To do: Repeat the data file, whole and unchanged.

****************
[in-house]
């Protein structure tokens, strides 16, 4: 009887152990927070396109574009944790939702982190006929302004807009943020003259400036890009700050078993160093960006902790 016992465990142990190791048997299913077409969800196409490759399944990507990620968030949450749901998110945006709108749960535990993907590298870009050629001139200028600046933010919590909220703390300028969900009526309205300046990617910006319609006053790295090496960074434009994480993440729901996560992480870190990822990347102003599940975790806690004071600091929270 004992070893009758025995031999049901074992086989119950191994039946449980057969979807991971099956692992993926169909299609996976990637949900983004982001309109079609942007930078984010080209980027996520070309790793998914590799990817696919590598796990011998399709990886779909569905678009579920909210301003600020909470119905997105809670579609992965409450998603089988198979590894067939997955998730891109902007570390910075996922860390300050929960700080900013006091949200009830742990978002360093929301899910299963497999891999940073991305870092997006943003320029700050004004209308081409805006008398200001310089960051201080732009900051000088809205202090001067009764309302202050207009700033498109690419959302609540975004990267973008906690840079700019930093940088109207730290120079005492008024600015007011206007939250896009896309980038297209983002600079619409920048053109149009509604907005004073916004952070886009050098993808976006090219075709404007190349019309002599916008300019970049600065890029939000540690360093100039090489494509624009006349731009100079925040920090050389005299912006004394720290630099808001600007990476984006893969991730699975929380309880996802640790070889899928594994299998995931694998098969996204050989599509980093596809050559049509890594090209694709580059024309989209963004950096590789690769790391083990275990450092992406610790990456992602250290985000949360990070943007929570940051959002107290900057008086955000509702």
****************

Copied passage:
[in-house]
């Protein structure tokens, strides 16, 4: 009887152990927070396109574009944790939702982190006929302004807009943020003259400036890009700050078993160093960006902790 016992465990142990190791048997299913077409969800196409490759399944990507990620968030949450749901998110945006709108749960535990993907590298870009050629001139200028600046933010919590909220703390300028969900009526309205300046990617910006319609006053790295090496960074434009994480993440729901996560992480870190990822990347102003599940975790806690004071600091929270 004992070893009758025995031999049901074992086989119950191994039946449980057969979807991971099956692992993926169909299609996976990637949900983004982001309109079609942007930078984010080209980027996520070309790793998914590799990817696919590598796990011998399709990886779909569905678009579920909210301003600020909470119905997105809670579609992965409450998603089988198979590894067939997955998730891109902007570390910075996922860390300050929960700080900013006091949200009830742990978002360093929301899910299963497999891999940073991305870092997006943003320029700050004004209308081409805006008398200001310089960051201080732009900051000088809205202090001067009764309302202050207009700033498109690419959302609540975004990267973008906690840079700019930093940088109207730290120079005492008024600015007011206007939250896009896309980038297209983002600079619409920048053109149009509604907005004073916004952070886009050098993808976006090219075709404007190349019309002599916008300019970049600065890029939000540690360093100039090489494509624009006349731009100079925040920090050389005299912006004394720290630099808001600007990476984006893969991730699975929380309880996802640790070889899928594994299998995931694998098969996204050989599509980093596809050559049509890594090209694709580059024309989209963004950096590789690769790391083990275990450092992406610790990456992602250290985000949360990070943007929570940051959002107290900057008086955000509702």